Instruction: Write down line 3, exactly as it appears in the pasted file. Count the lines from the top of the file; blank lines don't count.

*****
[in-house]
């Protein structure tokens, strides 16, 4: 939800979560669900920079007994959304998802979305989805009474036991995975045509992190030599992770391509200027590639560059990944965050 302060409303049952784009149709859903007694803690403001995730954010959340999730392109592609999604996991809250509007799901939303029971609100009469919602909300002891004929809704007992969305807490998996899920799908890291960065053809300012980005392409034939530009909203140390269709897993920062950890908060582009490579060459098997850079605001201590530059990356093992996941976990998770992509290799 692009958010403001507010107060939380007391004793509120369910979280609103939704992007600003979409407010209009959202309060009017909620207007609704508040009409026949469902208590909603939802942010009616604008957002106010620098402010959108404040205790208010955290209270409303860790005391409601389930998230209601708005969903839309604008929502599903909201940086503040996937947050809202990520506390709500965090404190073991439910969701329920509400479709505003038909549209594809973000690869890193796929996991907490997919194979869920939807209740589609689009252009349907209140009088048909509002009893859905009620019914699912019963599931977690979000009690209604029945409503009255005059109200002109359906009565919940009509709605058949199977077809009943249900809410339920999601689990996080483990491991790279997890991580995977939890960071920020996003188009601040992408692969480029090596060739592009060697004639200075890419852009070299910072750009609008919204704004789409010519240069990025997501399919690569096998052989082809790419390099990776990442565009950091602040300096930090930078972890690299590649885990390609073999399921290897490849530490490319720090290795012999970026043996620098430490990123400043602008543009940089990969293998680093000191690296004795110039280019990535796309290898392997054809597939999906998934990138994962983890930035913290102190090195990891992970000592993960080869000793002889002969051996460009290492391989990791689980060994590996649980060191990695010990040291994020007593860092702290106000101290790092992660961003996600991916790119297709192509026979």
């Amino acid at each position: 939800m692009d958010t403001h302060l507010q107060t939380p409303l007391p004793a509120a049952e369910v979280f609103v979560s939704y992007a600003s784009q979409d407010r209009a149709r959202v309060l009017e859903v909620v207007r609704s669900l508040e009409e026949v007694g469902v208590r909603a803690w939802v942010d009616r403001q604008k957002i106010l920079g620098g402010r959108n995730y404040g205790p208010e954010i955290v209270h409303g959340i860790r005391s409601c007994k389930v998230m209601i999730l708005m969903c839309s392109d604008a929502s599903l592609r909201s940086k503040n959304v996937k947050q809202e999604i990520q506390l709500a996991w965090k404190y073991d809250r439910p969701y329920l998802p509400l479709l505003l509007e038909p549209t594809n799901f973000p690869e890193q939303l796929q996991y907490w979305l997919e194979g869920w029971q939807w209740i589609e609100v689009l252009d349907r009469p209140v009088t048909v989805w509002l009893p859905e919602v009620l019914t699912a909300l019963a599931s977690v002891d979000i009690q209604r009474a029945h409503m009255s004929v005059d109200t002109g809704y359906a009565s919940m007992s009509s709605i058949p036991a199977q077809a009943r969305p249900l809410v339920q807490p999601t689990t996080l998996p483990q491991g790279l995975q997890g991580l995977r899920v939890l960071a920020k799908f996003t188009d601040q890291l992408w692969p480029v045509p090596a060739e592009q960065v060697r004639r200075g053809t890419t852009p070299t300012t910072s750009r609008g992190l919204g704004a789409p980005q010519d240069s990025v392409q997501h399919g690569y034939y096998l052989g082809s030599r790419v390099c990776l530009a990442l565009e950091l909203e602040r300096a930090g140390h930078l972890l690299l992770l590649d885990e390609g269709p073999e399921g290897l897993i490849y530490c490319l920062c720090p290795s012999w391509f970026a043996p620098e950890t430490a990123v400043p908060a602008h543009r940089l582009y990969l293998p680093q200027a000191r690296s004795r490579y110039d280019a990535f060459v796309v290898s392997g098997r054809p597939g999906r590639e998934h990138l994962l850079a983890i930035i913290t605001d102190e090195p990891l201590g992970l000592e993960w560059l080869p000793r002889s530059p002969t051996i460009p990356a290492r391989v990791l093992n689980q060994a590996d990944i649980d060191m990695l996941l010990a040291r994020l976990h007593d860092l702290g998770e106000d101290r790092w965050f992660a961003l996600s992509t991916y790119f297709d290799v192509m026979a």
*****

């Amino acid at each position: 939800m692009d958010t403001h302060l507010q107060t939380p409303l007391p004793a509120a049952e369910v979280f609103v979560s939704y992007a600003s784009q979409d407010r209009a149709r959202v309060l009017e859903v909620v207007r609704s669900l508040e009409e026949v007694g469902v208590r909603a803690w939802v942010d009616r403001q604008k957002i106010l920079g620098g402010r959108n995730y404040g205790p208010e954010i955290v209270h409303g959340i860790r005391s409601c007994k389930v998230m209601i999730l708005m969903c839309s392109d604008a929502s599903l592609r909201s940086k503040n959304v996937k947050q809202e999604i990520q506390l709500a996991w965090k404190y073991d809250r439910p969701y329920l998802p509400l479709l505003l509007e038909p549209t594809n799901f973000p690869e890193q939303l796929q996991y907490w979305l997919e194979g869920w029971q939807w209740i589609e609100v689009l252009d349907r009469p209140v009088t048909v989805w509002l009893p859905e919602v009620l019914t699912a909300l019963a599931s977690v002891d979000i009690q209604r009474a029945h409503m009255s004929v005059d109200t002109g809704y359906a009565s919940m007992s009509s709605i058949p036991a199977q077809a009943r969305p249900l809410v339920q807490p999601t689990t996080l998996p483990q491991g790279l995975q997890g991580l995977r899920v939890l960071a920020k799908f996003t188009d601040q890291l992408w692969p480029v045509p090596a060739e592009q960065v060697r004639r200075g053809t890419t852009p070299t300012t910072s750009r609008g992190l919204g704004a789409p980005q010519d240069s990025v392409q997501h399919g690569y034939y096998l052989g082809s030599r790419v390099c990776l530009a990442l565009e950091l909203e602040r300096a930090g140390h930078l972890l690299l992770l590649d885990e390609g269709p073999e399921g290897l897993i490849y530490c490319l920062c720090p290795s012999w391509f970026a043996p620098e950890t430490a990123v400043p908060a602008h543009r940089l582009y990969l293998p680093q200027a000191r690296s004795r490579y110039d280019a990535f060459v796309v290898s392997g098997r054809p597939g999906r590639e998934h990138l994962l850079a983890i930035i913290t605001d102190e090195p990891l201590g992970l000592e993960w560059l080869p000793r002889s530059p002969t051996i460009p990356a290492r391989v990791l093992n689980q060994a590996d990944i649980d060191m990695l996941l010990a040291r994020l976990h007593d860092l702290g998770e106000d101290r790092w965050f992660a961003l996600s992509t991916y790119f297709d290799v192509m026979a």